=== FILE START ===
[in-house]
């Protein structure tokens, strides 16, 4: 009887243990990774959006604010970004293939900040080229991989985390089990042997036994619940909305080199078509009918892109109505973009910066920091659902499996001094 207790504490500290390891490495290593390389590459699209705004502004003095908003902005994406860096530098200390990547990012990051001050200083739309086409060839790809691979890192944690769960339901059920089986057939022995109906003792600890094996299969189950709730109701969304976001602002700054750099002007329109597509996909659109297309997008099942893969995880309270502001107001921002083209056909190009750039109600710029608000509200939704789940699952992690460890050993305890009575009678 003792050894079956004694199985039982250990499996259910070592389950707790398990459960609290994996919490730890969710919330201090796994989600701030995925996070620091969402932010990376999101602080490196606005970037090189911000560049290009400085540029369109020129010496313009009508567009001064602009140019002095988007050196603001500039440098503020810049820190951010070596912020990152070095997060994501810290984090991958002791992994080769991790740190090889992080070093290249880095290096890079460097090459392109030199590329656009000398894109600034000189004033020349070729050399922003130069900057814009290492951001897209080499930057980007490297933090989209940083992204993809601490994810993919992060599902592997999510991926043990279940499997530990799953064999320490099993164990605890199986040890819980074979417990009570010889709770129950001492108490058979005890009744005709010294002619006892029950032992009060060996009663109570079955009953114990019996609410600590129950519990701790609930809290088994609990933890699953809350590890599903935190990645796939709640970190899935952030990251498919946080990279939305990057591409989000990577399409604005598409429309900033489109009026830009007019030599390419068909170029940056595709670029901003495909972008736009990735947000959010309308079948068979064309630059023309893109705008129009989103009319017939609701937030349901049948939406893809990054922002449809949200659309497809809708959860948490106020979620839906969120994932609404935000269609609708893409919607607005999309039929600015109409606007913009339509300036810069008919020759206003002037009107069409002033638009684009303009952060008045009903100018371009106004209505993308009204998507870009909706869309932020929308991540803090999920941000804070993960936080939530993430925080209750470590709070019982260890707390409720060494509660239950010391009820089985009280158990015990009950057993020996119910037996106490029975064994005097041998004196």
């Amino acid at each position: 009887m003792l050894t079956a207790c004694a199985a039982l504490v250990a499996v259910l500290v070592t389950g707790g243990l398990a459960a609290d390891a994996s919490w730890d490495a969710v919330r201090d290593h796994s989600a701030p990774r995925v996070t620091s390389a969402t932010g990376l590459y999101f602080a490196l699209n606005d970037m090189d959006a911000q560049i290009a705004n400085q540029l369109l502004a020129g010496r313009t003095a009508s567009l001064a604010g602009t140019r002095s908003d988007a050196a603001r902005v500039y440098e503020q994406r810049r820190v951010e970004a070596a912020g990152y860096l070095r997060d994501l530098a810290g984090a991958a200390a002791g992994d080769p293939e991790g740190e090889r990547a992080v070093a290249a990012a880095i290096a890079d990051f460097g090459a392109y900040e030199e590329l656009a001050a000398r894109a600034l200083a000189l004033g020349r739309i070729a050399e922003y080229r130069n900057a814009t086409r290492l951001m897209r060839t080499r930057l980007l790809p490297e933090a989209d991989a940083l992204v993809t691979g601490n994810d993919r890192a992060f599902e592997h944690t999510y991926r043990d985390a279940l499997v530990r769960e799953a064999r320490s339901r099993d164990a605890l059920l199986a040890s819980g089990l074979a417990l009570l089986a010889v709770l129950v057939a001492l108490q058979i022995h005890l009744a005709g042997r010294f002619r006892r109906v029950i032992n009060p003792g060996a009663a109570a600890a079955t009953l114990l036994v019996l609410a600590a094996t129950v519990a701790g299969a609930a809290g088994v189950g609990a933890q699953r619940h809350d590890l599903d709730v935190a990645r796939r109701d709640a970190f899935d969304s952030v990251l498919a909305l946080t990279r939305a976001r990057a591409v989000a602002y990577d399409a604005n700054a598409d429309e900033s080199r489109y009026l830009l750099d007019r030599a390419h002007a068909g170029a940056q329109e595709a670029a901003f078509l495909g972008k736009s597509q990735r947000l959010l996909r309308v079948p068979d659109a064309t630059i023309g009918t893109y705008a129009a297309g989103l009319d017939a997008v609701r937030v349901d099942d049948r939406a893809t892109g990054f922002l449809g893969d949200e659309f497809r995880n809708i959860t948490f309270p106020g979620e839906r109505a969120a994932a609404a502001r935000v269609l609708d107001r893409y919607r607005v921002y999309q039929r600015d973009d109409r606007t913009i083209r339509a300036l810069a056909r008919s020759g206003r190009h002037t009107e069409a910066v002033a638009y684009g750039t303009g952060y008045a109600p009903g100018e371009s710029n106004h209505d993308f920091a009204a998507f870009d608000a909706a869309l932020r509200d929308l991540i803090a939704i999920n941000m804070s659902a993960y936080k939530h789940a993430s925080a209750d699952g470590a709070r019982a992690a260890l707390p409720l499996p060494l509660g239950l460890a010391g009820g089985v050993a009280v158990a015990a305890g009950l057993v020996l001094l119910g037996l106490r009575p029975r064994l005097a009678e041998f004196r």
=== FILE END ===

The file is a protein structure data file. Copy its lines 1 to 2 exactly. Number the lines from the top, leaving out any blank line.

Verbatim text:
[in-house]
């Protein structure tokens, strides 16, 4: 009887243990990774959006604010970004293939900040080229991989985390089990042997036994619940909305080199078509009918892109109505973009910066920091659902499996001094 207790504490500290390891490495290593390389590459699209705004502004003095908003902005994406860096530098200390990547990012990051001050200083739309086409060839790809691979890192944690769960339901059920089986057939022995109906003792600890094996299969189950709730109701969304976001602002700054750099002007329109597509996909659109297309997008099942893969995880309270502001107001921002083209056909190009750039109600710029608000509200939704789940699952992690460890050993305890009575009678 003792050894079956004694199985039982250990499996259910070592389950707790398990459960609290994996919490730890969710919330201090796994989600701030995925996070620091969402932010990376999101602080490196606005970037090189911000560049290009400085540029369109020129010496313009009508567009001064602009140019002095988007050196603001500039440098503020810049820190951010070596912020990152070095997060994501810290984090991958002791992994080769991790740190090889992080070093290249880095290096890079460097090459392109030199590329656009000398894109600034000189004033020349070729050399922003130069900057814009290492951001897209080499930057980007490297933090989209940083992204993809601490994810993919992060599902592997999510991926043990279940499997530990799953064999320490099993164990605890199986040890819980074979417990009570010889709770129950001492108490058979005890009744005709010294002619006892029950032992009060060996009663109570079955009953114990019996609410600590129950519990701790609930809290088994609990933890699953809350590890599903935190990645796939709640970190899935952030990251498919946080990279939305990057591409989000990577399409604005598409429309900033489109009026830009007019030599390419068909170029940056595709670029901003495909972008736009990735947000959010309308079948068979064309630059023309893109705008129009989103009319017939609701937030349901049948939406893809990054922002449809949200659309497809809708959860948490106020979620839906969120994932609404935000269609609708893409919607607005999309039929600015109409606007913009339509300036810069008919020759206003002037009107069409002033638009684009303009952060008045009903100018371009106004209505993308009204998507870009909706869309932020929308991540803090999920941000804070993960936080939530993430925080209750470590709070019982260890707390409720060494509660239950010391009820089985009280158990015990009950057993020996119910037996106490029975064994005097041998004196």